Editor’s letter – Mind the gap

By Sara Scheler, Managing Editor

Gap years have the connotation of being reckless and unwise. We all know those who have taken advantage of the elusive gap year and we look at them with envy and perhaps a little disdain.

The push is to go straight from college to grad school or into a career (or both). To many, taking a year off sounds lazy and terribly unwise. But gap years, if used well, can be incredibly formative, beneficial and meaningful. They give you a much-needed break from the constant stress of school and grades and help you transition and prepare for your next step, whatever that may be.

If you do take a gap year, don’t just sit on the couch playing Candy Crush and basking in your new-found freedom but take the opportunity to prepare for the bigger and better things that lie ahead.

Volunteer in a field you enjoy. Volunteer hours look great on resumes and they give you practical life skills, allow you to give back to your community and they can help you network and connect with professionals in your field. If you are itching to travel (and can afford it), check out WWOOF, a program that sets you up with farmers across the globe and gives you free room and board and a life-changing experience in exchange for some good, hard work.

Learn. Audit a class (free education…what could be better?), practice your hobbies, brush up on your juggling skills and learn how to make a perfect omelet. Instead of buying things, Google DIY. Figure out how to fix a broken sink, change a tire, or survive for a day without a cell phone.

Save money. As tempting as it is to rent a schwanky loft apartment downtown, this is terribly unwise. TV shows and movies love to convince us that, as bright, independent 20-somethings, we are entitled to a high standard of living. Ask any adult how the post-grad life is and they will all tell you the same thing: broke. You think you’re poor now? Just wait until those student loans kick in. Live simply and frugally. Find roommates, get a job at a retail store or restaurant that pays the bills, find cheap things to do for fun and learn to cook your own food.

Read. Let’s be real, when was the last time you read a book cover-to-cover (English majors, you don’t count). Read for enjoyment but read about topics that interest you (or, even better, a topic that you are not interested in). Just because you are a college graduate does not mean you get to stop learning, in fact, it means you should take advantage of the time you have to learn as much as you possibly can.

Visit your parents while you can. Trust me, you won’t regret it. Plus, couch surfing at home is pretty swell, especially when you get a free meal out of it. Your parents will be excited about all

the creative things you have been doing to keep busy and they might even send you home with a plate of cookies.

Stay active. Dust off your running shoes and get back into shape. Join a gym that doesn’t cost a fortune. Post-grad life is great, or so I’ve heard, because you actually have time to do things like exercise and eat healthy. With a little creativity, you can find plenty of cheap things to do to stay active—walk to the grocery store, bike to work, go for evening runs, find a cool state park and go hiking, get some friends together and play your favorite sport.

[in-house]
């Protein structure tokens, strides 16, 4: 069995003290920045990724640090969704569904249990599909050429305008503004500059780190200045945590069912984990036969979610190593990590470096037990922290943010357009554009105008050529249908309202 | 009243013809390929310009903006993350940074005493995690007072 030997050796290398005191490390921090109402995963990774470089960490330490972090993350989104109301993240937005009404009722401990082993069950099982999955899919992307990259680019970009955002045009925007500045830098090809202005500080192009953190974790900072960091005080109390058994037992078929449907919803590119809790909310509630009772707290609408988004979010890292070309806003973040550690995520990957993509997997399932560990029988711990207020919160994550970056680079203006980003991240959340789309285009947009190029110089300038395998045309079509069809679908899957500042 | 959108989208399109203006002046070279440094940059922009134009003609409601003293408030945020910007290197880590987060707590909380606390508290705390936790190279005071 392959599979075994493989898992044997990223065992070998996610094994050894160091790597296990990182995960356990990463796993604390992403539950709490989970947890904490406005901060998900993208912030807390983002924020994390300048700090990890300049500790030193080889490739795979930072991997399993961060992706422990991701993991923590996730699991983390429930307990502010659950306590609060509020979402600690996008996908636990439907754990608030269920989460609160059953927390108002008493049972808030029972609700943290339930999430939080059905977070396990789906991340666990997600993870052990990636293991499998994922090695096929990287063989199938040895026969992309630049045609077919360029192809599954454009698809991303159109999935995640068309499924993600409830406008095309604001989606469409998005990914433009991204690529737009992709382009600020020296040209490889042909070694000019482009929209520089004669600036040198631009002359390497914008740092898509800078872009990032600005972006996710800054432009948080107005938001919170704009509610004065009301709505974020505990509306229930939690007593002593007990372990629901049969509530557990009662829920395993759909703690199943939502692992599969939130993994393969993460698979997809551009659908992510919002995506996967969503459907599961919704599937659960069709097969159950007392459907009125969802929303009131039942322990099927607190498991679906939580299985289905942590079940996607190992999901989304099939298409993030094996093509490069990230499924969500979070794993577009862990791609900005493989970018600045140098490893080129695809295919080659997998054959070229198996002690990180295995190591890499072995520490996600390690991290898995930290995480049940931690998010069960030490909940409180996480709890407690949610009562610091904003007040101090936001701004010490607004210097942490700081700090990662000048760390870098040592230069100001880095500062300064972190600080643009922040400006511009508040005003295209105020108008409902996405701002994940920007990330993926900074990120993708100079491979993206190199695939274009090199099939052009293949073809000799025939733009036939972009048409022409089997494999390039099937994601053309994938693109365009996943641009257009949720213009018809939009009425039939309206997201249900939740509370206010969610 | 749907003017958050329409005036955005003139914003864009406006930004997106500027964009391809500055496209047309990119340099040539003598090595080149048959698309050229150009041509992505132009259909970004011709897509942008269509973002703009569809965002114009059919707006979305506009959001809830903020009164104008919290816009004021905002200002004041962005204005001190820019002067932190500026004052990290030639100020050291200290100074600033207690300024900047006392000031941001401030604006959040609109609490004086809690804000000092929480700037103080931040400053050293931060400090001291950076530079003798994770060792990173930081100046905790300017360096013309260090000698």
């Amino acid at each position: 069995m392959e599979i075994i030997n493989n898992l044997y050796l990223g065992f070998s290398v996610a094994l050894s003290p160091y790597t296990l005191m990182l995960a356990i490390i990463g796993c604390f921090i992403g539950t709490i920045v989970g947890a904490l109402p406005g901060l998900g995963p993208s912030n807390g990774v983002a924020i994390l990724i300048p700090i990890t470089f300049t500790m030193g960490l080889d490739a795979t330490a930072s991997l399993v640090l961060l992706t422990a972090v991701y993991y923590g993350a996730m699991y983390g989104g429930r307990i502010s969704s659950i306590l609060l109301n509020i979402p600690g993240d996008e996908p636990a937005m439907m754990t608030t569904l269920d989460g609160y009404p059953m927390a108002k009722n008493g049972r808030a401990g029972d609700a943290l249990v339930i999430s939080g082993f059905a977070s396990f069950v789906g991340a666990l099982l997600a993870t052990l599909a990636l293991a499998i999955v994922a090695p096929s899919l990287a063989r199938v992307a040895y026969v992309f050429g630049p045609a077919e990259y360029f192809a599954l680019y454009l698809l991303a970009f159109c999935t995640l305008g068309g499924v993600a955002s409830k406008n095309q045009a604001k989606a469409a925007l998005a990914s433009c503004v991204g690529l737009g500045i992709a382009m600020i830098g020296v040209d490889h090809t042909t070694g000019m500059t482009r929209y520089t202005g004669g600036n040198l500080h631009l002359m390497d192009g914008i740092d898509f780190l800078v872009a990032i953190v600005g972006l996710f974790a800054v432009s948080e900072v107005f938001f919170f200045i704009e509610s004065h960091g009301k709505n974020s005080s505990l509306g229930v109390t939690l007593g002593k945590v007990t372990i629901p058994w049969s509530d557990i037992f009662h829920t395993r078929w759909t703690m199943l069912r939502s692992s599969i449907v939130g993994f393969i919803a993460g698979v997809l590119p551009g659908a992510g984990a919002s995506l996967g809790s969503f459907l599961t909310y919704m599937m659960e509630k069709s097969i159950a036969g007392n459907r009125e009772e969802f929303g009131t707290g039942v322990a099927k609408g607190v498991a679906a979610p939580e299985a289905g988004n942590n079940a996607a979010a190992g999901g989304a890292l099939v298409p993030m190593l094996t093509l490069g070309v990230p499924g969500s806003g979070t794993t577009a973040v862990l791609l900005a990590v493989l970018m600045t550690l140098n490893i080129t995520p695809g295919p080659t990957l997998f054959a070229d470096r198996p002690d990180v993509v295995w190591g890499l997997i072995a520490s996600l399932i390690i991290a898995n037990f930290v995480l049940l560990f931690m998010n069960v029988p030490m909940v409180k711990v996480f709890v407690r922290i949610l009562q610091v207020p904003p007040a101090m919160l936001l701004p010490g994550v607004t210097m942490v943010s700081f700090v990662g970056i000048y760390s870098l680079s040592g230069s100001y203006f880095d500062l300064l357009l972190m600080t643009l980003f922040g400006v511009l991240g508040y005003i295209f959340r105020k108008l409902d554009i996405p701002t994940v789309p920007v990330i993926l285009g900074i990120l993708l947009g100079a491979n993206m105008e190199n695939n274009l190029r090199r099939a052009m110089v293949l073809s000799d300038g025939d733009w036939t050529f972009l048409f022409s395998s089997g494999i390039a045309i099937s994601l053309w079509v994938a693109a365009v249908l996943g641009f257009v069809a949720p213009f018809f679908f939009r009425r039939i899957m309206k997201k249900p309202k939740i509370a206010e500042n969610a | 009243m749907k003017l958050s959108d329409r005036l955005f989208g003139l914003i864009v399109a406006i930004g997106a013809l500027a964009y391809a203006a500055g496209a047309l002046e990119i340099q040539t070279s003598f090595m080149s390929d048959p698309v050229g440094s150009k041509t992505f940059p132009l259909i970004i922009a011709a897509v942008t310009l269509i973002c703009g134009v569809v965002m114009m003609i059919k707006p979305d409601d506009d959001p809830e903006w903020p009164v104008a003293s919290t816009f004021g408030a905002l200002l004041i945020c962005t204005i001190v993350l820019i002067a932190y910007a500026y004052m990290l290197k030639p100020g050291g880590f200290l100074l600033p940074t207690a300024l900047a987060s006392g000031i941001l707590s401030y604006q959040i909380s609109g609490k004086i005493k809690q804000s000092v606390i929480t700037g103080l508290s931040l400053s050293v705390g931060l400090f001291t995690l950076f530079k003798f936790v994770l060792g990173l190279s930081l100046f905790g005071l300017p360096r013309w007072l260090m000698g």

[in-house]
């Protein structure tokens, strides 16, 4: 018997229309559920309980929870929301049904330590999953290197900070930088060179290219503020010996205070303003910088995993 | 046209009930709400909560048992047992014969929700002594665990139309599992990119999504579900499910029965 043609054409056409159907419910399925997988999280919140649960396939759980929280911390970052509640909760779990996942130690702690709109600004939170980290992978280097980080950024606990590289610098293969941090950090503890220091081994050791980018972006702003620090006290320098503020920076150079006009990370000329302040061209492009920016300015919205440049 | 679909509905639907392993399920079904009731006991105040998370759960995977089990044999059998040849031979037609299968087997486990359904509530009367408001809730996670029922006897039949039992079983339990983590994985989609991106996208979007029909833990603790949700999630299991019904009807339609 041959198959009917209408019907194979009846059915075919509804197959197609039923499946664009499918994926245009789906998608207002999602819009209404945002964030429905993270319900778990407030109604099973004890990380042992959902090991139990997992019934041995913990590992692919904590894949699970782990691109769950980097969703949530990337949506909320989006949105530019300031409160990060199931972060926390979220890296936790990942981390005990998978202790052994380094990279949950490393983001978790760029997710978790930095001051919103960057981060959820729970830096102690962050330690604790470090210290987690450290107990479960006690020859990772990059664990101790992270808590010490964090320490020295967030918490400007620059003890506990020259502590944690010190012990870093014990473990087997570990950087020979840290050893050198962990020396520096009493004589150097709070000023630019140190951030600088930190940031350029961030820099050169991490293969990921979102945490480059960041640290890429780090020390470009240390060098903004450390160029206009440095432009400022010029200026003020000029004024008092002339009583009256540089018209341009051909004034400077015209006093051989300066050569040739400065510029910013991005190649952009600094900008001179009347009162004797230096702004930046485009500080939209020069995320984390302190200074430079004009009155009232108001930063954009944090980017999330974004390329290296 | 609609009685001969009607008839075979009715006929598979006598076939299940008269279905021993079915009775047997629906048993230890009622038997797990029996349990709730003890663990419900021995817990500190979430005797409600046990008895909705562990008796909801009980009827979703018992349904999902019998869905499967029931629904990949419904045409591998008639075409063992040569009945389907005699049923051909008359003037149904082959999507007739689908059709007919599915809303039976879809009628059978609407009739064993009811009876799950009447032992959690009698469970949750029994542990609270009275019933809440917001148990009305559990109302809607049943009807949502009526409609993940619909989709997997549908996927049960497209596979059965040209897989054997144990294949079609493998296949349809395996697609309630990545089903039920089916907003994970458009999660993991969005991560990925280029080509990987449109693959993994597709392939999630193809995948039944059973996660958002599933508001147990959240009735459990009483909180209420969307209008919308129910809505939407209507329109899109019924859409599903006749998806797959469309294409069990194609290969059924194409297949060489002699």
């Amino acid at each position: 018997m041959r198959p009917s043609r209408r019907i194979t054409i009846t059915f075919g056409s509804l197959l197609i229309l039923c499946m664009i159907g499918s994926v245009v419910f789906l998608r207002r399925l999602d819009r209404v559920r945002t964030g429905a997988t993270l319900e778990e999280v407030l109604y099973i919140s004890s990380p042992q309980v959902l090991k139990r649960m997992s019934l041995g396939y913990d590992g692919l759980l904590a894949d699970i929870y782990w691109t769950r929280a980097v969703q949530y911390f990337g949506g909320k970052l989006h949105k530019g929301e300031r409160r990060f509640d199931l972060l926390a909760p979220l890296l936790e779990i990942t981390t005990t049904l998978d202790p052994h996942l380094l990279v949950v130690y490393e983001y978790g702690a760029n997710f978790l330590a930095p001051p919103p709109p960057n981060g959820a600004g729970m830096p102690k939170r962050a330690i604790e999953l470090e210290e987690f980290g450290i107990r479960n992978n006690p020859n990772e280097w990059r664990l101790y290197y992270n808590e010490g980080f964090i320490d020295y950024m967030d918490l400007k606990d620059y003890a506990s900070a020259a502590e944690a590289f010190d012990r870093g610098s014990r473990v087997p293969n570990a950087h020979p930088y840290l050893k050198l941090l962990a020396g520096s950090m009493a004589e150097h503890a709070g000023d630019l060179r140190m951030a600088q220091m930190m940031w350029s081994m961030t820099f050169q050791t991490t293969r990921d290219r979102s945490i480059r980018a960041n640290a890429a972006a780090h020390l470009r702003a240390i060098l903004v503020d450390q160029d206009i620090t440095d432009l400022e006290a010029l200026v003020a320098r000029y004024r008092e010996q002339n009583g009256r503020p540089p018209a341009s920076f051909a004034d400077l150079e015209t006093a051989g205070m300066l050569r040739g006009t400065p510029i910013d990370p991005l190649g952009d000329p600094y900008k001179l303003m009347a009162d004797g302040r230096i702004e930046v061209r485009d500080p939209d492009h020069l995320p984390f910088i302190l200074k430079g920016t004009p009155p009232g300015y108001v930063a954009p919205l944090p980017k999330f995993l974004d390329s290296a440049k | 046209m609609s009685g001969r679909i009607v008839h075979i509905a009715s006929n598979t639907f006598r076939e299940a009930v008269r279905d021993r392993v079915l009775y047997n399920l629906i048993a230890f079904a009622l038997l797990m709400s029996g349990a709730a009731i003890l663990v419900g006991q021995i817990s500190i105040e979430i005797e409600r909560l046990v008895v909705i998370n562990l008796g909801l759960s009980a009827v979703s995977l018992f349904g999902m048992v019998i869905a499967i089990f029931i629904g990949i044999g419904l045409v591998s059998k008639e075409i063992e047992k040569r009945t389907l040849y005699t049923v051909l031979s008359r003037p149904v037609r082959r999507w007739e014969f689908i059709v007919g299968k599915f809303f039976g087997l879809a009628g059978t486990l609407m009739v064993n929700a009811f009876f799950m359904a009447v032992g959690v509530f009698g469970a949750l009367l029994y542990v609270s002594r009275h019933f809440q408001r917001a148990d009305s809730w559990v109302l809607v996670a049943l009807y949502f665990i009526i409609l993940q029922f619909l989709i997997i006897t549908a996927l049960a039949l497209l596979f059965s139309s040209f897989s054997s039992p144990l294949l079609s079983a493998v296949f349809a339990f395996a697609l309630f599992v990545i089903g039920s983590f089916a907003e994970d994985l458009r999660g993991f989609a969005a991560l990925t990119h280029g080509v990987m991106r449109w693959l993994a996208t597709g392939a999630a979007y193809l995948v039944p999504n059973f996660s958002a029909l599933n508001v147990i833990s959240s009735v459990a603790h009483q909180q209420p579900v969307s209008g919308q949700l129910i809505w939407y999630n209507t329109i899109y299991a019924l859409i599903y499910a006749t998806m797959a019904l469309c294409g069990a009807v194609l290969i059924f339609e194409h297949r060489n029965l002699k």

Learn to budget. Start an Excel document or use one of those fancy apps to organize your financial life. This is a terrifying but necessary part of growing up. In fact, this could be a weekend visit home because, for some reason, parents seem to actually enjoy budgeting and they have way more experience with it than we do. Balance your checkbook, sort out your student loans, pay off those credit card bills and give yourself an allowance for clothes, food and fun.

Network. Make sure you can tell future employers about all the awesome things you did after college and why those experiences make you a unique candidate. Hanging out with adults sounds boring but our people skills can always use more work. Find people in your field who have interesting jobs, shadow someone who has your dream job, find a professional on LinkedIn and ask if you can meet for coffee and pick their brain. Many of us have changed our majors multiple times and your gap year can be a great time to refocus on your goals and figure out how to reach them.

Gap years certainly aren’t for everyone. Some of us have job offers or graduate school acceptance letters to answer and if you are one of them, congratulations! Some of us still have no idea what we want to do and that is completely fine. If you take a gap year (or even a gap summer) to figure out a few things, work a part-time job to make ends meet and position yourself for future success, make sure you can defend the time as a formative experience. Don’t let your brain atrophy. Keep up with your career field, read journal articles or magazines, do research, network, read, stay active, do some of the things you love but have been too busy to pursue. This is your life—own it.